Reps. Nancy Pelosi, John Conyers, Barney Frank and Charlie Rangel may be the Democrats that Republicans are trying to get voters to hate.

But if the House goes Democratic this fall, the agenda to watch may belong to Rep. John Dingell, the Michigan Democrat in line to return as chairman of the powerful House Energy and Commerce Committee.

Sane Democrats understand, after all, that Conyers' rantings about the need to repeal the Patriot Act or hold impeachment hearings would be a non-starter with the public. There is little chance Rangel will be able to persuade Congress to repeal the Bush tax cuts. Even if she wanted to, San Francisco's Pelosi wouldn't get very far with the social agenda favored by San Francisco Democrats.

But the House Energy and Commerce Committee has its fingers in nearly every nook and cranny of the American economy. And for those who complain that the Democrats lack a serious domestic agenda, Dingell can be expected to single-handedly make up for the gap. Dingell, who has spent slightly more than 50 of his 80 years in Congress, has never been a shrinking violet when it came to the exercise of power — but neither is he a raving ideologue.

Thus in a recent interview he resisted the temptation to gloat over the current polls (or that Republicans in Michigan were unable to come up with a candidate to run against him). "There's an old saying that before you sell a bear hide you've got to shoot the bear," as he puts it. "The voters usually have their own ideas about these things."

When pressed, however, he confesses to a lengthy list of initiatives that he has in mind should he once again run the committee that he chaired from 1981 to 1994. For starters, Dingell favors legislation to "reform" health care in incremental steps. His ultimate goal: universal health care along the lines of the Canadian system, an idea his congressman father first introduced in Congress in the late 1930s and that he has re-introduced at the start of each new Congress.

Dingell also supports the idea of a "Manhattan Project" for energy; higher levies on food and drug companies to finance a more active Food and Drug Administration; free access to broadband digital service; an end to "unfair currency manipulation" by Japan and China; and much, much else. Insofar as "oversight, oversight, oversight" is the Democratic mantra of the moment, Dingell makes clear he will provide plenty of that as well.

"You saw how I ran the committee before," he told me with a chuckle. He loved nothing more than to call witnesses before his committee and give them the third degree — often insisting that they take an oath even when testifying on routine matters. More than one Republican went to jail for discrepancies.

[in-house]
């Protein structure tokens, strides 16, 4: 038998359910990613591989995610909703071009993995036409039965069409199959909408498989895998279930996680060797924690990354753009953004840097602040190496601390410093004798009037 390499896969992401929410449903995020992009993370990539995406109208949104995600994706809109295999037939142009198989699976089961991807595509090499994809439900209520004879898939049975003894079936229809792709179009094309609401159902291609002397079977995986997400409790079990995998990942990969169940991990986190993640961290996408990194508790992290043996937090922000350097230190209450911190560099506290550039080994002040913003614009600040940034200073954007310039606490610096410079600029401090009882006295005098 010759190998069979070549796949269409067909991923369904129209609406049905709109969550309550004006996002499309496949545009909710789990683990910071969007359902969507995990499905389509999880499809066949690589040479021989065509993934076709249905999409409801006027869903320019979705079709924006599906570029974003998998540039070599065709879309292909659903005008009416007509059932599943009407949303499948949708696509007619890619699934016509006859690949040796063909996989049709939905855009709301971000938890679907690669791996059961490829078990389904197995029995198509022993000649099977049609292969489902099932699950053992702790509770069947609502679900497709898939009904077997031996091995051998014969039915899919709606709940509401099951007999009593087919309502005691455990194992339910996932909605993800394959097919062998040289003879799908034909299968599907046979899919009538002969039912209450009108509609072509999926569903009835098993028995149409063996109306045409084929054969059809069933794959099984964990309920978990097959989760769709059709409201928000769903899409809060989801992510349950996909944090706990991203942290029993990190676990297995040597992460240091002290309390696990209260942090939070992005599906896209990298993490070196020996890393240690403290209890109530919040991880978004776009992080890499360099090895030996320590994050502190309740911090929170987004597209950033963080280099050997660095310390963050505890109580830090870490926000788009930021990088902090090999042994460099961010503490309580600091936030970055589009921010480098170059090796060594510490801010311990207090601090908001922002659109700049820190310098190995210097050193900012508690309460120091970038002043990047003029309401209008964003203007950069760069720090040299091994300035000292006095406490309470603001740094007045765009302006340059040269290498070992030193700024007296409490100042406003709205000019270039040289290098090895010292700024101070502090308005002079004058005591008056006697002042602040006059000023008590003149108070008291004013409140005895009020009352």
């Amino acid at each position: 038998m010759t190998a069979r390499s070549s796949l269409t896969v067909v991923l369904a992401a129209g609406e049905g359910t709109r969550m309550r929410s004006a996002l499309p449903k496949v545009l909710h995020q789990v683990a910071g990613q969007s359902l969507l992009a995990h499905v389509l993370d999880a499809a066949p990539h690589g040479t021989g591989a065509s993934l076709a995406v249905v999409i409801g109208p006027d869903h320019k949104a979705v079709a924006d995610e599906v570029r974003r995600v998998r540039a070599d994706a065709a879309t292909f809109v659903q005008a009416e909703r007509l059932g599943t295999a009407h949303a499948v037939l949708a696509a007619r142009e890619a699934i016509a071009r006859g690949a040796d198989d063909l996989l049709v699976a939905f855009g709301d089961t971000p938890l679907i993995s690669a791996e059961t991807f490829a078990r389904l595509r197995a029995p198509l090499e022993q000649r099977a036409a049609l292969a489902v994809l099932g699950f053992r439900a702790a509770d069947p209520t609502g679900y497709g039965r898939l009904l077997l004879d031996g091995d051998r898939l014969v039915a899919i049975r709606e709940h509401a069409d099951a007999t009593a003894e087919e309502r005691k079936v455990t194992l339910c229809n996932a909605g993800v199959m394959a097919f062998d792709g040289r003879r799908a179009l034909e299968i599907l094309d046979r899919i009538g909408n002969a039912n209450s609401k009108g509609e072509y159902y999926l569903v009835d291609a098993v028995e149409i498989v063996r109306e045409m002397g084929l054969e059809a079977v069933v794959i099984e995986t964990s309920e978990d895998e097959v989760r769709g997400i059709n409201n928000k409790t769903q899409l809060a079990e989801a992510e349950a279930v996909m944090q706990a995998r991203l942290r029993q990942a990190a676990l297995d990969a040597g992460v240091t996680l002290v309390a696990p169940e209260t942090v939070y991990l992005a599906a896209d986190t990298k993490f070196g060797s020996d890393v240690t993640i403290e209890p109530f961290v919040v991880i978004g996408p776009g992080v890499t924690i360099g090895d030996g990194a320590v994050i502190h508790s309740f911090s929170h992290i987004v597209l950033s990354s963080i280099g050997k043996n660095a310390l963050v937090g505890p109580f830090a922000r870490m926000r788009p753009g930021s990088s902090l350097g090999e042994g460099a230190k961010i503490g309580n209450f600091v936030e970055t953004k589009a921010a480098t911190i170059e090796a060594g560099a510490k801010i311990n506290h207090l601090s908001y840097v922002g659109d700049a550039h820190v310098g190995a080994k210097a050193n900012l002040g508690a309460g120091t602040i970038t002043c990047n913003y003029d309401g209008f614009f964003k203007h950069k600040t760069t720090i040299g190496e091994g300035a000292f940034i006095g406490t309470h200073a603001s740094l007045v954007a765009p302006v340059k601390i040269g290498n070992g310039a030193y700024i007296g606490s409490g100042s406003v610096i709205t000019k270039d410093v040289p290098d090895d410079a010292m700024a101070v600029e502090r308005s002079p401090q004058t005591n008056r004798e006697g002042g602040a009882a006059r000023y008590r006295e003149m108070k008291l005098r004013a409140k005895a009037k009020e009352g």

Not long after Republicans took control of Congress in 1994 I ran into Dingell in Washington. He looked bereft, almost physically shattered. The world that many of the old Democratic bulls like Dingell took for granted had inexplicably fallen apart. He still mourns what he sees as the "divisiveness" of politics in recent years — which a Republican might be forgiven for interpreting as stemming from a refusal to acknowledge there might be any legitimate differences of opinion.

But Dingell soldiered on, briefly basking in the attention he received on his 50th anniversary in Congress last year. (Even Dick Cheney put in some kind words.) This year he says he feels positively energized despite his advancing years. "I work 12-14-hour days seven days a week, I'm getting ready to go duck hunting and I feel nothing much has changed since I was in my 30s," he asserted.

In truth, Dingell has always frustrated many ideologues on the left by his willingness to work with Republicans to protect the hometown industry, Detroit's automakers. He is deeply wary of the zealotry with which Al Gore and others pursue global warming, for example. Yes, he says, global warming would be on the committee's agenda if he is chairman, but the first goal would be "to gather the facts" — even though global warming ideologues consider the debate closed.

But automakers and other old-line manufacturers blame many of their economic woes on the fact that health care costs are soaring. Detroit places the cost at $1,500 a car, roughly double what they pay for steel. Among other things, Dingell favors immediate relief through a "Medicare for All" system - perhaps starting with laid-off auto workers. He says he would also work to replace the Bush drug plan with a direct government benefit.

"One-third of the $2 trillion or so that we are spending is eaten up in management fees and corporate bureaucracy," he claims, and elimination of that would allow even bigger benefits.

Of course, as humorist P.J. O'Rourke once pointed out, if you think health care is expensive now, wait until it's "free." And in even daring to raise the possibility of what Republicans like to term "socialized medicine," Dingell risks reminding Republicans why they should get to the polls. But Dingell makes one thing clear: while there may not be many new ideas on the Democratic side of the aisle, as many Democrats themselves have complained, there are plenty of old — arguably bad — ideas awaiting resurrection.